The anti-homeless spikes on Marsden Street, Manchester, intended to deter rough sleepers, have now been removed after a massive public backlash.
Jennie Platt, an estate agent and Manchester resident, was outraged by the installation of the spikes, located outside Pall Mall Court. She decided to take action and, with the help of her two sons, George, 11, and Sam, 10, and their friends, covered the spikes with cushions. The family also left sandwiches and chocolates with a sign that read: ‘take a seat and a bite to eat.’
After reading about the spikes in The Manchester Evening News, Platt was said to have had “a bee in her bonnet” and felt she “had to do something.” Speaking to the same newspaper, she described the installation of the spikes as a “really mean and scroogey thing to do” and said that “the building owners are treating human beings like pigeons. It’s a spot where people can keep warm and sheltered, people don’t need to be that mean.”
A photo of Platt’s two sons in front of the cushion covered spikes was later posted to the ‘Helping Manchester and Bury Homeless’ Facebook page, where Platt and her family received plenty of praise for their efforts. One person described their actions as “lovely and thoughtful,” whilst another wrote: “love this inspiration to the rest of our generation.”
In reaction to the spikes, the Homeless Healthcare Society were “highly disappointed that businesses still felt the need to deter homeless individuals from sleeping around their buildings.” A spokesperson for the society, which is based at the University of Manchester and works to improve homeless health through student education and volunteering, said: “businesses should be engaging with the local community of Manchester who are working so hard to put an end to homelessness.”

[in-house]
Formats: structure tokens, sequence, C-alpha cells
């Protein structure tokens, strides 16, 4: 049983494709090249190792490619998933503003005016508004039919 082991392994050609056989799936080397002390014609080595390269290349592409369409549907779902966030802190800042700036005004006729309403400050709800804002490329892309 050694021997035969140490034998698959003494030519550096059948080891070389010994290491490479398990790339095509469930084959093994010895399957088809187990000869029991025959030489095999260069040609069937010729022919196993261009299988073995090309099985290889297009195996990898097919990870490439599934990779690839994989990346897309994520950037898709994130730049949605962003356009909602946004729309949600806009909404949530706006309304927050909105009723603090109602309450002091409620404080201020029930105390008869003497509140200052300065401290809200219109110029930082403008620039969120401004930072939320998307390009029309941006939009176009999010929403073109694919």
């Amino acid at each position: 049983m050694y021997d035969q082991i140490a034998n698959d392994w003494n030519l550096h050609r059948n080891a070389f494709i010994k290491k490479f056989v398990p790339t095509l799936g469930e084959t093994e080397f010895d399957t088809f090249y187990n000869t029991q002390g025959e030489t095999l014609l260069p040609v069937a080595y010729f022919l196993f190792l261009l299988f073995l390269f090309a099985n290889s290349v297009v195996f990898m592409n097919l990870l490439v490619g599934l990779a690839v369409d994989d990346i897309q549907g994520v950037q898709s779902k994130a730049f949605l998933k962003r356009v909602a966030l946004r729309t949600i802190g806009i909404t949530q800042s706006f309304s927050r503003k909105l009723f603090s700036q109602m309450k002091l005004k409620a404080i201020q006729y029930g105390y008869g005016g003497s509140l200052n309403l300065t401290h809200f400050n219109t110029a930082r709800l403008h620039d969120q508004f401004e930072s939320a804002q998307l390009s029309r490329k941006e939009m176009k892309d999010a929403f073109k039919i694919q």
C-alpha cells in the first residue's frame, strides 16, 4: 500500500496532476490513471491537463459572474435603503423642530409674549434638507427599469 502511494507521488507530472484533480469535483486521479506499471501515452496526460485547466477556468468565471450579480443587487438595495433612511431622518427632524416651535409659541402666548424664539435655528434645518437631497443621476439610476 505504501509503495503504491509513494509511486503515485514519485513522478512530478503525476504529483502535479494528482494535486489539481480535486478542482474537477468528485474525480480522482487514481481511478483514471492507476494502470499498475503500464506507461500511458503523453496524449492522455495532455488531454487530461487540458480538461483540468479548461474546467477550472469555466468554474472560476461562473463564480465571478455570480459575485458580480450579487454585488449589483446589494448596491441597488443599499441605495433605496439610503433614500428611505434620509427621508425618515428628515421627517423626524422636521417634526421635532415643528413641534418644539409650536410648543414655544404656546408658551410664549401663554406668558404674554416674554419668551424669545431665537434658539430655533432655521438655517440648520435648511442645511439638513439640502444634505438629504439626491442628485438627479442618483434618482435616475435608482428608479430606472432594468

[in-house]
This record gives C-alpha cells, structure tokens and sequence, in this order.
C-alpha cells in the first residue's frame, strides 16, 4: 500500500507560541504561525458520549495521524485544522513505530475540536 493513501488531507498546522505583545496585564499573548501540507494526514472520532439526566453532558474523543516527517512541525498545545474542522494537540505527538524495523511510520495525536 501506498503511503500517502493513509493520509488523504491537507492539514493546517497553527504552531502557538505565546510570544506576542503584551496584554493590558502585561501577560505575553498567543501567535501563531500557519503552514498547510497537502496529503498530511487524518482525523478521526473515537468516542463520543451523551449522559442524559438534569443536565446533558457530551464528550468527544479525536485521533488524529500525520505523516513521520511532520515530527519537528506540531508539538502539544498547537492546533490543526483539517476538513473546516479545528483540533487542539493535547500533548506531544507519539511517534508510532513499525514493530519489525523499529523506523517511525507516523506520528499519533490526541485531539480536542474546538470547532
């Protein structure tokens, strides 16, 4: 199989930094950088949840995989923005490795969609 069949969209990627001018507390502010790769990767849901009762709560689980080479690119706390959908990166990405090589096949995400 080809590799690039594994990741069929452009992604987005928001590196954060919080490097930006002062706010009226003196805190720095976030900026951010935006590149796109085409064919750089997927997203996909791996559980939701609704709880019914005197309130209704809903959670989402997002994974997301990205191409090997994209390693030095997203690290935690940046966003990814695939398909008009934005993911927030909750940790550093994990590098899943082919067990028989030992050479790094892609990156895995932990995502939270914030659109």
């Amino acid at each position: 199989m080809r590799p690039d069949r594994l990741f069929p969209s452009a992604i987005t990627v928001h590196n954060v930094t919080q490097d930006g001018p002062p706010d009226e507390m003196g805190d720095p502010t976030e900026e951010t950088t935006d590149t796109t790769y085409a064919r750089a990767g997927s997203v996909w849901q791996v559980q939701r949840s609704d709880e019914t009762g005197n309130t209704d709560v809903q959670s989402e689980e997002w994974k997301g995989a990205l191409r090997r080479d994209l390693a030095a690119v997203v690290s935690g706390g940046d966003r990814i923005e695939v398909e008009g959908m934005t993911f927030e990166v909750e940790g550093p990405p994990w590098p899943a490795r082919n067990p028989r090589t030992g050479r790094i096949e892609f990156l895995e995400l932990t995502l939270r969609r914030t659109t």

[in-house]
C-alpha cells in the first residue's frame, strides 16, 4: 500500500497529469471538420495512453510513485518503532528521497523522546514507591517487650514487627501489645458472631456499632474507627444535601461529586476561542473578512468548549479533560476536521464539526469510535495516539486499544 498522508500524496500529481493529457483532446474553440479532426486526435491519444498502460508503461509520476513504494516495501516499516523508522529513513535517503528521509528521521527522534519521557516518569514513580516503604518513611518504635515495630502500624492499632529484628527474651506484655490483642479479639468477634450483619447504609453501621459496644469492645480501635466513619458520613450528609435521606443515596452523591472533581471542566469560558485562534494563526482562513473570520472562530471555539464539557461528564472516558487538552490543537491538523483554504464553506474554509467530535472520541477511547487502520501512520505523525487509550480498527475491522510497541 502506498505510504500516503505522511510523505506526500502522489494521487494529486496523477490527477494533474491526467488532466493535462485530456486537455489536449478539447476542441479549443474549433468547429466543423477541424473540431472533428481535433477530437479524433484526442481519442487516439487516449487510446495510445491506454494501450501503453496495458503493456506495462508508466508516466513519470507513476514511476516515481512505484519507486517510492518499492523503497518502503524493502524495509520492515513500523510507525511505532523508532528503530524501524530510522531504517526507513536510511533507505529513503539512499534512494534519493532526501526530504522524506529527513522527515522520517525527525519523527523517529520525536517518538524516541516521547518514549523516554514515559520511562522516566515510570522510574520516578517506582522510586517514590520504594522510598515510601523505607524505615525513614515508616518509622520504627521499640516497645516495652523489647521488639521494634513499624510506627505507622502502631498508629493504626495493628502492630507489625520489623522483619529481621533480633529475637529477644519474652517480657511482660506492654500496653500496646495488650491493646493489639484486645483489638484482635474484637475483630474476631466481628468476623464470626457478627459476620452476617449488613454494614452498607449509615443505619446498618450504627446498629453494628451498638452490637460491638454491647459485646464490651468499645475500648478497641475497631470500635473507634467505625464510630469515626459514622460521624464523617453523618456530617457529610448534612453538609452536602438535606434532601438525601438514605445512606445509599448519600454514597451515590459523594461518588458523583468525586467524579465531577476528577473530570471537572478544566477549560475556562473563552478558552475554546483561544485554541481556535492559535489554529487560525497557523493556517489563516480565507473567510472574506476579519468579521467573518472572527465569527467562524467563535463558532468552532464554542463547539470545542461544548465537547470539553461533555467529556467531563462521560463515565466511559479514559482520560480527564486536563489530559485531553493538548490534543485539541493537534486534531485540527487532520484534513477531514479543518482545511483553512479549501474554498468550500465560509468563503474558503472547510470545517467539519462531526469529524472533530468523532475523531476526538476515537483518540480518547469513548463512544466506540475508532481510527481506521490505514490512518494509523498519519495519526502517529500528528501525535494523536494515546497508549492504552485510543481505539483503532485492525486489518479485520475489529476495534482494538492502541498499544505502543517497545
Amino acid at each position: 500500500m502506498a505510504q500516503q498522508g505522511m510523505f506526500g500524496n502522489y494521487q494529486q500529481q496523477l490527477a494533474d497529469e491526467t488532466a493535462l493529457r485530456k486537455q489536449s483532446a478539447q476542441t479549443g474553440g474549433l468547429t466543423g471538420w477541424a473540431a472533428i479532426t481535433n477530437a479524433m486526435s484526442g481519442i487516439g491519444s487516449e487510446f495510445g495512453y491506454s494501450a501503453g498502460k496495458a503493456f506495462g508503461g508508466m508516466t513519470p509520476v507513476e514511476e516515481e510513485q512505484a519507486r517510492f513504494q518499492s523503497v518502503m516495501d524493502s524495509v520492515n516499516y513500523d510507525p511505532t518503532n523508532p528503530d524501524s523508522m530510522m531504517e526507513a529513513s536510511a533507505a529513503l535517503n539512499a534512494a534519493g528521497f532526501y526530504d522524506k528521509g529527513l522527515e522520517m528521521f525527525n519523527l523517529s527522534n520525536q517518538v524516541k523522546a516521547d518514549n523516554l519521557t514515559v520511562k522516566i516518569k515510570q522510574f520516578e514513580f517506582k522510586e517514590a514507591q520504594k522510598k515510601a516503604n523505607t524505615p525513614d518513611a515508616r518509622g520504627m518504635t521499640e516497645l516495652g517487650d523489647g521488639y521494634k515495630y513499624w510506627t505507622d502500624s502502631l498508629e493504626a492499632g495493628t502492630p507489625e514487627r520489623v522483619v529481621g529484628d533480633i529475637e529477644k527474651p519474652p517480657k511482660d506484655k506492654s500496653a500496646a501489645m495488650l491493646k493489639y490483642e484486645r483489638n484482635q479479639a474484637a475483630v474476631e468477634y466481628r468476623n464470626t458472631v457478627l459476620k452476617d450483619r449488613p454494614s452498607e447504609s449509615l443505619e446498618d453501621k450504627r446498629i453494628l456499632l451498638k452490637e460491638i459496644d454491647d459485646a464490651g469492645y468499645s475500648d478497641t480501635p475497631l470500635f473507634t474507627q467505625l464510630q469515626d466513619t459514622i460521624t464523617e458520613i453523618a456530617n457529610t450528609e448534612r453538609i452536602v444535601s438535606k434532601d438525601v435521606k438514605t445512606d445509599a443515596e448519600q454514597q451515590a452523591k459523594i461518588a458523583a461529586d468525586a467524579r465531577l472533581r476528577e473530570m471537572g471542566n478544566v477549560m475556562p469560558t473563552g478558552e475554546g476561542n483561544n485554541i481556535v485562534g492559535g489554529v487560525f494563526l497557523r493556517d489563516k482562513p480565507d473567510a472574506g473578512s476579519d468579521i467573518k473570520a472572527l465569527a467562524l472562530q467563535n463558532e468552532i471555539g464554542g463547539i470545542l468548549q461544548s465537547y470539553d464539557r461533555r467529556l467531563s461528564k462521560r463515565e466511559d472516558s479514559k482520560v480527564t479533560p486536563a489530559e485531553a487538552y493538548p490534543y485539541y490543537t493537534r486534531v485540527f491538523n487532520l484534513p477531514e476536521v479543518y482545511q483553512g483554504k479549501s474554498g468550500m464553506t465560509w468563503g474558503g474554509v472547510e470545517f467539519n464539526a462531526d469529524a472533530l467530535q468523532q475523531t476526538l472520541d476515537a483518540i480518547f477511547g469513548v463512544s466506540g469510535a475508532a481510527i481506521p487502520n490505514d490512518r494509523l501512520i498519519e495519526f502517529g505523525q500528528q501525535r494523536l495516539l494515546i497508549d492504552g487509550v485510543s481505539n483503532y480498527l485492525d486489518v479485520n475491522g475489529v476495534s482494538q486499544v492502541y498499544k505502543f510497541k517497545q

This need for collaboration has also been stressed by Pat Karney of Manchester City Council, who spoke to the Manchester Evening News: “there are a lot of difficulties in the city centre the only way we can resolve them is for businesses and the council to work with homeless people and homeless charities.” The Department for Communities and Local Government found that 78 people were sleeping rough on Manchester’s streets in autumn 2016 — an increase of 11 per cent on the previous year.
Karney had “a common sense conversation” with GVA, the company that manages Pall Mall Court, about the spikes and by the 30th of January — the next day — they had been removed. Pall Mall Medical only rents part of the building and insisted in a tweet that they “had no involvement in the installation of the spikes.”
These spikes outside Pall Mall Court in Manchester were not the first of their kind; Tesco also removed a set of anti-homeless spikes from outside one of its Regent Street stores in central London after days of protest back in 2014.
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